So in answer to the question of ‘what is mental health’, I would advocate being much clearer and more single-minded about a definition of health. By and large, we have a pretty clear idea of what a physical health problem is. In most countries, physical and mental health services employ different professionals who occupy different premises. Textbooks of medicine rarely mention ‘psychiatric disorder’ apart from discussing the effects of head injury or the known diseases of the central nervous system. A person does not normally go to a physician to check up on their ‘mental health’. Let’s adopt a far stricter definition of a disorder of the body and stop talking about ‘mental health’ altogether. As Thomas Szasz pointed out many years ago, the mind is not the kind of thing that can be disordered in a physical sense. To live unwisely to one’s own detriment is not a mental disorder. If we followed his advice, we might cease to confuse remediable social and personal circumstances with remediable bodily disorders.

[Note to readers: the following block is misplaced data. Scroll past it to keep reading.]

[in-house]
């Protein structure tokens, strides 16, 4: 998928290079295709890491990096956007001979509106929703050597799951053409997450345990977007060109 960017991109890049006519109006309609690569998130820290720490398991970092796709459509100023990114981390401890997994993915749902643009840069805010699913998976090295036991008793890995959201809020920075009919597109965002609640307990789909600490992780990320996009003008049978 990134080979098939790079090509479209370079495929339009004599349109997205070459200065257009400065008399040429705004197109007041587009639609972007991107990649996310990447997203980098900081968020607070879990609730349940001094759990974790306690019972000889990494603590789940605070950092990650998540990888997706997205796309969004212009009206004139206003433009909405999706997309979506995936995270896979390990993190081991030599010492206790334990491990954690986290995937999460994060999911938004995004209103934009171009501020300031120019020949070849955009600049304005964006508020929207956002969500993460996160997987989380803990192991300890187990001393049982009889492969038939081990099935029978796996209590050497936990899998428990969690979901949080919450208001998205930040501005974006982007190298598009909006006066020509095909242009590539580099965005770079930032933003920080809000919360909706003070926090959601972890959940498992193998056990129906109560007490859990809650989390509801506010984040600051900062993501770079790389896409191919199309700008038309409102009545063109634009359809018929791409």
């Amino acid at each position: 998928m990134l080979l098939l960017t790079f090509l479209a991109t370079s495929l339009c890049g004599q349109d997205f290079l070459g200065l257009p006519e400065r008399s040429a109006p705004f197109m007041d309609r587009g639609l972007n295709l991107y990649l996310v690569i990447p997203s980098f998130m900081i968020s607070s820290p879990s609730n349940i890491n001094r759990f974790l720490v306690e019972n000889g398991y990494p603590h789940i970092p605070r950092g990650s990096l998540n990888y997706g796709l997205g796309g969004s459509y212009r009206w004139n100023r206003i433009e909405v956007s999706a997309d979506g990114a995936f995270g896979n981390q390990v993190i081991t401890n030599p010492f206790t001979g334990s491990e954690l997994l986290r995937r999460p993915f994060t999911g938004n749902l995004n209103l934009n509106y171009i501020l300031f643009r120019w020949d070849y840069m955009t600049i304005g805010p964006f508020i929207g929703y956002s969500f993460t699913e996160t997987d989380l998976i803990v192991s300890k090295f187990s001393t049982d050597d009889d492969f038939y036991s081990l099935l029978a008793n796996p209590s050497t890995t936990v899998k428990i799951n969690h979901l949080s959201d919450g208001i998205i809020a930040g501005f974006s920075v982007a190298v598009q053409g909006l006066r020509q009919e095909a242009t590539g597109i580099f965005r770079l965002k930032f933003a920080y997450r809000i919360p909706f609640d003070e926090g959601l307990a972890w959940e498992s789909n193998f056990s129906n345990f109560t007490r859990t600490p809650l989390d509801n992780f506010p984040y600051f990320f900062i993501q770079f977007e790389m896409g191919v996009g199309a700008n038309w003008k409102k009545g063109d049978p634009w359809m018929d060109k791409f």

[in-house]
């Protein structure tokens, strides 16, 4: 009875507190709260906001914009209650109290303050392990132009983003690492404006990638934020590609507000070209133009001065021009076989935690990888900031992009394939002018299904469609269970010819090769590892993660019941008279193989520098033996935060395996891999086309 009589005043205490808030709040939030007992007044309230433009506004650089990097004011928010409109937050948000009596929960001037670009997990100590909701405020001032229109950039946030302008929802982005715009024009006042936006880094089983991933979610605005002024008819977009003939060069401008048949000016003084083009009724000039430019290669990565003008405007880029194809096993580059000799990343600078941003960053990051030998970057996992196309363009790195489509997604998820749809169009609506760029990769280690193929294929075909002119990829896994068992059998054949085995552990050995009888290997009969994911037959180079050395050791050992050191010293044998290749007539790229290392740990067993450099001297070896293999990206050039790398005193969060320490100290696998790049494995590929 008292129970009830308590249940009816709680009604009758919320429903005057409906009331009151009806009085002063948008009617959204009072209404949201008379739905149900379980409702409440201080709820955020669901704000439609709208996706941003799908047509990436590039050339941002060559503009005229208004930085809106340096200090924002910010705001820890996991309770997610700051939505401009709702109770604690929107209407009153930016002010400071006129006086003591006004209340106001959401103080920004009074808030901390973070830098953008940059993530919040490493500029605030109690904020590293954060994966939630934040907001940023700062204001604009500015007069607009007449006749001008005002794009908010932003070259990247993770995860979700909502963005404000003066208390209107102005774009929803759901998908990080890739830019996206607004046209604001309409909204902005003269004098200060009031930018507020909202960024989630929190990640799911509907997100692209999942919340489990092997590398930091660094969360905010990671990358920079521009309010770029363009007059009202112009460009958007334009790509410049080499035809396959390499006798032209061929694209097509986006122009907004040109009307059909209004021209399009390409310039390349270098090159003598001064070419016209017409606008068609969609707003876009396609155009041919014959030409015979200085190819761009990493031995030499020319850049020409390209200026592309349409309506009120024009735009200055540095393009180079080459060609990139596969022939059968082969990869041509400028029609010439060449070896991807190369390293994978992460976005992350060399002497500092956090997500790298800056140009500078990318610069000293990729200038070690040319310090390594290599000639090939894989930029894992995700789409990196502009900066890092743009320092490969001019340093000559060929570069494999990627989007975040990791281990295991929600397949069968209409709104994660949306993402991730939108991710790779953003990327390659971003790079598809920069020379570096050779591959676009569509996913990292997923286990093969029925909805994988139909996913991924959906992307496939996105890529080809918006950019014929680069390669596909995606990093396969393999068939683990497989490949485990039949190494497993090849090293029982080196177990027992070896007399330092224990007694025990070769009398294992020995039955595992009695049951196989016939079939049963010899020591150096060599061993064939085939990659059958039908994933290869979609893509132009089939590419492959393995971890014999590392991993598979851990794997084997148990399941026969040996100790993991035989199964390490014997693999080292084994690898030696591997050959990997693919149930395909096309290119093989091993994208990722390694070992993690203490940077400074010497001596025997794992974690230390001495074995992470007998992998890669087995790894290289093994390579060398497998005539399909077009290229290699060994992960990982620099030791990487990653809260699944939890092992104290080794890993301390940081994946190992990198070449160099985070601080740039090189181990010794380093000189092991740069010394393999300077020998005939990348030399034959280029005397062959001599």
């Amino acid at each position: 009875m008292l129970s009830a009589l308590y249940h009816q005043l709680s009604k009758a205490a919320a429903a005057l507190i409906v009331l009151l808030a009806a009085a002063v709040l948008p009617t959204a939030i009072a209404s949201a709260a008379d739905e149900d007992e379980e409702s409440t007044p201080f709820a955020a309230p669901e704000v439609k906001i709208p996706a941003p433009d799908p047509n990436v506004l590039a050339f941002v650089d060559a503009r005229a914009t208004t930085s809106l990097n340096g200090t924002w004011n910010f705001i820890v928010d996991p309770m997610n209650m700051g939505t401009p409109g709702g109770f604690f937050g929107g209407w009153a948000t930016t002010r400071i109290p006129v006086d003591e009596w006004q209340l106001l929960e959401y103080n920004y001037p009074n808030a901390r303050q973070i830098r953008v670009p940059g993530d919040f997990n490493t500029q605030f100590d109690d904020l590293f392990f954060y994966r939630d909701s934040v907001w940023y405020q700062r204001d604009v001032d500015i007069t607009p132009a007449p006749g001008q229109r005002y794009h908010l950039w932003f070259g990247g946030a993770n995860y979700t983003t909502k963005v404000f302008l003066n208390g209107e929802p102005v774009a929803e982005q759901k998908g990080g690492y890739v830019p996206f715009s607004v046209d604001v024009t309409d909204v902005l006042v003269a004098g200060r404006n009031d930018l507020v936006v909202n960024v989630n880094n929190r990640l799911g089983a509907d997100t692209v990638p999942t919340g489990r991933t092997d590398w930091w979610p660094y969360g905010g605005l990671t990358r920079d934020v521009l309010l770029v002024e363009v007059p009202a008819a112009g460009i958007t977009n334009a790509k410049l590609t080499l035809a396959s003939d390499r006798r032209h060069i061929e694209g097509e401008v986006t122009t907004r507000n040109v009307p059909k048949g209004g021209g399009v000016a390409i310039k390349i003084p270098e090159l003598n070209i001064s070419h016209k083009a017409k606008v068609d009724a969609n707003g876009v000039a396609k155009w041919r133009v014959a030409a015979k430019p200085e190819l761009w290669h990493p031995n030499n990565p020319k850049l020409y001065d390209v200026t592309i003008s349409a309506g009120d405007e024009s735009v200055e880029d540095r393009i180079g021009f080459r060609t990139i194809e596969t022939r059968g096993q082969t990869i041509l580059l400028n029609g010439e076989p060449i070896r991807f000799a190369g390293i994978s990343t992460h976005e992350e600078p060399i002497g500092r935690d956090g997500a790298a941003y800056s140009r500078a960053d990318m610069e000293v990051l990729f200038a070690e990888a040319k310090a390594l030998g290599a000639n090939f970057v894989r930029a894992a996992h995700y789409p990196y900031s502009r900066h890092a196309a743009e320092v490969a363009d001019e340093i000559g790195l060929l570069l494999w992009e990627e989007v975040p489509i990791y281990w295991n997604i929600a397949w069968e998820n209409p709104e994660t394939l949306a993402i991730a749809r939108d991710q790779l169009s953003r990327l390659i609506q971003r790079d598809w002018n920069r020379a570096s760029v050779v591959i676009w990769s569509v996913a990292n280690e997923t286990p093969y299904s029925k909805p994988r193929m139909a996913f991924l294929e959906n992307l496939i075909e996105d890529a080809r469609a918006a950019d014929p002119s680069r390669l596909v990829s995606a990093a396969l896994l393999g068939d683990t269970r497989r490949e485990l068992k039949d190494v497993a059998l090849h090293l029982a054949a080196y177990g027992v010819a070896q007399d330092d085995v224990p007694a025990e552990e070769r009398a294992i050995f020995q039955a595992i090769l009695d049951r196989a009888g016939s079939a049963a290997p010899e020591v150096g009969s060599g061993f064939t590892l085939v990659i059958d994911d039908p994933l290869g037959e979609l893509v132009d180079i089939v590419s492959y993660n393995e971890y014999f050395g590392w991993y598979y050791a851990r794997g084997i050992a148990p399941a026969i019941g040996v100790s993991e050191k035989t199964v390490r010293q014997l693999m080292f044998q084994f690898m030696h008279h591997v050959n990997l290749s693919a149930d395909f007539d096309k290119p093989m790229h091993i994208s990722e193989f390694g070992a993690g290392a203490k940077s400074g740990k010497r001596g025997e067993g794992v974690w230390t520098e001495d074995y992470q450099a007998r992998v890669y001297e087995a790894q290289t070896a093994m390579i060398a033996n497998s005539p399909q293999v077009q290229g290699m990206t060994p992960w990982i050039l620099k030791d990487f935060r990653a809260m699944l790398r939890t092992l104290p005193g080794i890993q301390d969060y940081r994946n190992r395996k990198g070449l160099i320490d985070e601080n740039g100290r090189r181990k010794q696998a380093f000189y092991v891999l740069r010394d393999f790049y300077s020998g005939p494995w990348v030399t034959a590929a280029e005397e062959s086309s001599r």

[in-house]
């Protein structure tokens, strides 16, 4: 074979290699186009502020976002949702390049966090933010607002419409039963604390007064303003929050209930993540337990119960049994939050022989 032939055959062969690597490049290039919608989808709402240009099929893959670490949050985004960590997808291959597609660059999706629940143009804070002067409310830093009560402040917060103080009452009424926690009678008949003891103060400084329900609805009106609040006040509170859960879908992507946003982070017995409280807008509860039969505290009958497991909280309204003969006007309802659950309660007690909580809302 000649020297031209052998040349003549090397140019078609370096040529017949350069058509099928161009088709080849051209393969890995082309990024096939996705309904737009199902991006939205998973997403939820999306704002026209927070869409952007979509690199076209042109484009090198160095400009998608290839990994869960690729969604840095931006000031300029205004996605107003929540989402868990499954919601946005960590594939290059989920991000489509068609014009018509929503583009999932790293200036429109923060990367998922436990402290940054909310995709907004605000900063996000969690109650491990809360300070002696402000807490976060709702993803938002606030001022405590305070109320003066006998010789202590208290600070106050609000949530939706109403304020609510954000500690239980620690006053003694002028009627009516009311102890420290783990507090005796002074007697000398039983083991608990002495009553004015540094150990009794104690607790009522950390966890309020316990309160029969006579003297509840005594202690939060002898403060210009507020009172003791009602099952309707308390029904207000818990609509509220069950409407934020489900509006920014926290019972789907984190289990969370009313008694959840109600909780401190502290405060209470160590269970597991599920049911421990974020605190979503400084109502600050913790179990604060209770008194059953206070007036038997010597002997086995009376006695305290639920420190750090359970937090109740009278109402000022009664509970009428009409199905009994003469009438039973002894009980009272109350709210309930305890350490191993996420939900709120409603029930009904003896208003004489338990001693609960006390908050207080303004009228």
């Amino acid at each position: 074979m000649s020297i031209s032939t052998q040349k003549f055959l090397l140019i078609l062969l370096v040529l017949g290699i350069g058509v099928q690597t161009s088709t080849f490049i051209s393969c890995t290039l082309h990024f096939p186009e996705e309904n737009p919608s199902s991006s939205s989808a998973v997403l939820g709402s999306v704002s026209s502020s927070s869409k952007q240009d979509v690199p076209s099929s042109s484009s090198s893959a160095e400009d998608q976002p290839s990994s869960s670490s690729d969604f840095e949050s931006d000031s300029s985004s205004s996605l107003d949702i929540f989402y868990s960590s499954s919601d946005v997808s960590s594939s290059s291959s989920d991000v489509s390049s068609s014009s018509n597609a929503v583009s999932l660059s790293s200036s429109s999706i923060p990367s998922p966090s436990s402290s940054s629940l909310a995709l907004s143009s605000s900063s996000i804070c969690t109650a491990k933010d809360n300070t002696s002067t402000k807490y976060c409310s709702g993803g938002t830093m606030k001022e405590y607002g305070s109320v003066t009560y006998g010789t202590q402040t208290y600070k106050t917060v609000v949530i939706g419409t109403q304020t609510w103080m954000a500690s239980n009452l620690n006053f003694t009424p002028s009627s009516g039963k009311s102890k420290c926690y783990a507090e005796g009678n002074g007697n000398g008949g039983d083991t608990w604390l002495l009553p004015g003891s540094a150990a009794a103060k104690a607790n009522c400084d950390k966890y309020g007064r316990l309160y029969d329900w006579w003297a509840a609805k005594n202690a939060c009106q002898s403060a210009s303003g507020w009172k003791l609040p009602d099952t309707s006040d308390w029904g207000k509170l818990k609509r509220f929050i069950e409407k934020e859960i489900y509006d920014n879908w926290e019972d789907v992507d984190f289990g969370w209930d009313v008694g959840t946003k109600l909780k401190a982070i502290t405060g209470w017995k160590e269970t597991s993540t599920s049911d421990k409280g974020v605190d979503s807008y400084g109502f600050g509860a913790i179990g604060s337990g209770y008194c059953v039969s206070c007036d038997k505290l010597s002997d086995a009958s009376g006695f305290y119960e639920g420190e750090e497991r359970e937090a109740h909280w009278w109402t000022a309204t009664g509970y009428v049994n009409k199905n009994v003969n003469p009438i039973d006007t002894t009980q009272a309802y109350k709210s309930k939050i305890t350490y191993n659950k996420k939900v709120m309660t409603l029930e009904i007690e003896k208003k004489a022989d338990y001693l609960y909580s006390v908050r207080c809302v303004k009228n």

Marie Jahoda. Current concepts of positive mental health. New York, Basic Books, 1958